Fear of fall-out threatens voyage to Saturn

Safety in space: US scientists raise nuclear power alarm as Russian space station hits trouble again

The launch of a Nasa module bound for the planet Saturn, originally scheduled for early next month, may be threatened following claims that the US government is understating the risks associated with its nuclear power source.

The anti-nuclear lobby in the United States is mobilising itself to block the Cassini mission after hearing claims from a former senior Nasa official that an unforeseeable mishap with the module could shower parts of the Earth with radioactive debris that could threaten millions with cancer.

Alan Kohn, who was Nasa's emergency preparedness director for the launchings of both the Ulysses craft towards the Sun in 1990 and the Galileo ship to Jupiter one year earlier, was due to underline his concerns at a Washington press conference yesterday.

The focus of Mr Kohn's worries are the plutonium batteries that will power the Cassini as it penetrates deep space, far away from the rays of the sun that might otherwise have been its energy source. Altogether, the Cassini will bear 72lb (32kg) of plutonium in three batteries.

By comparison, the Ulysses carried 24lb (11kg) of plutonium and the Galileo 48lb (22kg). However, plutonium-based power cells have been built into scores of spacecraft, including satellites and Nasa's Apollo rockets. A battery from Apollo 13 was lost on re-entry to the Earth's atmosphere and at present lies at the bottom of the Pacific Ocean.

Nasa is adamant that every precaution is being taken to eliminate possible scenarios where a disastrous failure could release the plutonium into the Earth's atmosphere. The batteries, for instance, are encased in iridium, a metal of extraordinary density.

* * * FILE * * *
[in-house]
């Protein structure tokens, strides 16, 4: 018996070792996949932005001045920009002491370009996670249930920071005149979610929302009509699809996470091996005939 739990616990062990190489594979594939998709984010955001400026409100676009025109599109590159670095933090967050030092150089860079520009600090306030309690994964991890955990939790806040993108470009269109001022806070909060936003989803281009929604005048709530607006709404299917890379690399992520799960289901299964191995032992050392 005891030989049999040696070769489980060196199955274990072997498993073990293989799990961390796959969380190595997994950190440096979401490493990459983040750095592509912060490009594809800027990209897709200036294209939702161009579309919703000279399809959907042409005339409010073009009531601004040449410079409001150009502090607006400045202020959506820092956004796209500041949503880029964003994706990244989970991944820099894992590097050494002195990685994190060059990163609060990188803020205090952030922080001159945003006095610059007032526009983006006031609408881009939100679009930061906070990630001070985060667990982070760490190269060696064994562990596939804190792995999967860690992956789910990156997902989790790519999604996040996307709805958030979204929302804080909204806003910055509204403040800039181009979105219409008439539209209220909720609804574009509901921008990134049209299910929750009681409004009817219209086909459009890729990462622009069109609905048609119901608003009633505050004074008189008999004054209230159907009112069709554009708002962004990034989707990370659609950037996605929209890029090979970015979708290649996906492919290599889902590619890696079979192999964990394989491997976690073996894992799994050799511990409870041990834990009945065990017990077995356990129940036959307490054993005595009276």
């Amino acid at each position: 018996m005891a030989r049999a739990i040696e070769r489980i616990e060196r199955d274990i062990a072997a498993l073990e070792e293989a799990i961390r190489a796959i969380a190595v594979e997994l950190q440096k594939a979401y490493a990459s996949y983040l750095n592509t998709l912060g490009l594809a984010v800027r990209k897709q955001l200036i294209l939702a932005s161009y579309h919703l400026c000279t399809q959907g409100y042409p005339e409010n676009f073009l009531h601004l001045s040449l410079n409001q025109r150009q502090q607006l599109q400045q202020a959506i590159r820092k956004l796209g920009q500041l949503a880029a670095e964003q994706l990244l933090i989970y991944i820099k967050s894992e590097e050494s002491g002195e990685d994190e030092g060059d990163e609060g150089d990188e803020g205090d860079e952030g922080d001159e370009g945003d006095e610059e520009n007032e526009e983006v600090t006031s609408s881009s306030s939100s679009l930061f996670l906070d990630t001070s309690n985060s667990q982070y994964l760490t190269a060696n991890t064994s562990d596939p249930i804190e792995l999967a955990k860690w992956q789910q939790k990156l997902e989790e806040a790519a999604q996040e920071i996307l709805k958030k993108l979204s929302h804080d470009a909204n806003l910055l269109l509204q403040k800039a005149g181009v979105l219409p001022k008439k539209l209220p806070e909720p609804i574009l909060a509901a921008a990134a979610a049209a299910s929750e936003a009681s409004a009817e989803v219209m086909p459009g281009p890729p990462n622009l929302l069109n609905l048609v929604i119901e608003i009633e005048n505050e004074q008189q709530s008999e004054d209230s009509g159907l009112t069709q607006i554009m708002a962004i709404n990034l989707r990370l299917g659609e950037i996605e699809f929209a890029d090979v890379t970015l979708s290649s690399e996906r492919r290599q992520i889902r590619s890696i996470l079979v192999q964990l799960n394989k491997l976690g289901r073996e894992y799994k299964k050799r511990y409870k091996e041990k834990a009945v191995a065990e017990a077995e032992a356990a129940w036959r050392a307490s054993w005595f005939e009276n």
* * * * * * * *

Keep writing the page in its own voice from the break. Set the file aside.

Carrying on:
Mr Kohn is not impressed. He told the New York Times: "Men and machines are fallible. If you keep launching these things, eventually you're bound to have an accident. It's inevitable.

"Nasa says this whole thing is safe. Nobody can make such a statement. I've seen too many rockets blow up."

There are three moments during the projected mission that fire concern. There is the launch itself. That was set for 6 October, but has since been delayed because of a recent accident on the launchpad that damaged some of the craft's protective layer. That incident has itself rung alarm bells.

Thereafter, however, risk of radioactive pollution will remain during an orbit of Earth by Cassini and later, in August 1999, when it is due once more to fly close to the Earth's atmosphere.

Among those backing up Mr Kohn is Dr Michio Kaku, a physicist at the City University of New York. While Nasa has put 120 deaths on Earth as the worst possible scenario, Dr Kaku believes the number of deaths through radioactive exposure following a catastrophe could reach more than 200,000.

Anxious that Mr Kohn's campaign should not ground the $3.4bn Cassini mission, the government is moving to offer counter-evidence. "Our safety analysis is two-feet thick," a spokeswoman for the Energy Department told the New York Times. "There is absolutely no accident sequence that results in huge amounts of plutonium being released."

Suggested Topics
Start your day with The Independent, sign up for daily news emails
Have you tried new the Independent Digital Edition apps?
ebooksA celebration of British elections
Arts and Entertainment
Kanye West, performing in New York last week, has been the subject of controversy as rock's traditional headline slot at Glastonbury is lost once again
Arts and Entertainment
The Ridiculous Six has been produced by Adam Sandler, who also stars in it
filmNew controversy after nine Native American actors walked off set
Life and Style
Google celebrates Bartolomeo Cristofori's 360th birthday
techGoogle Doodle to the rescue
Life and Style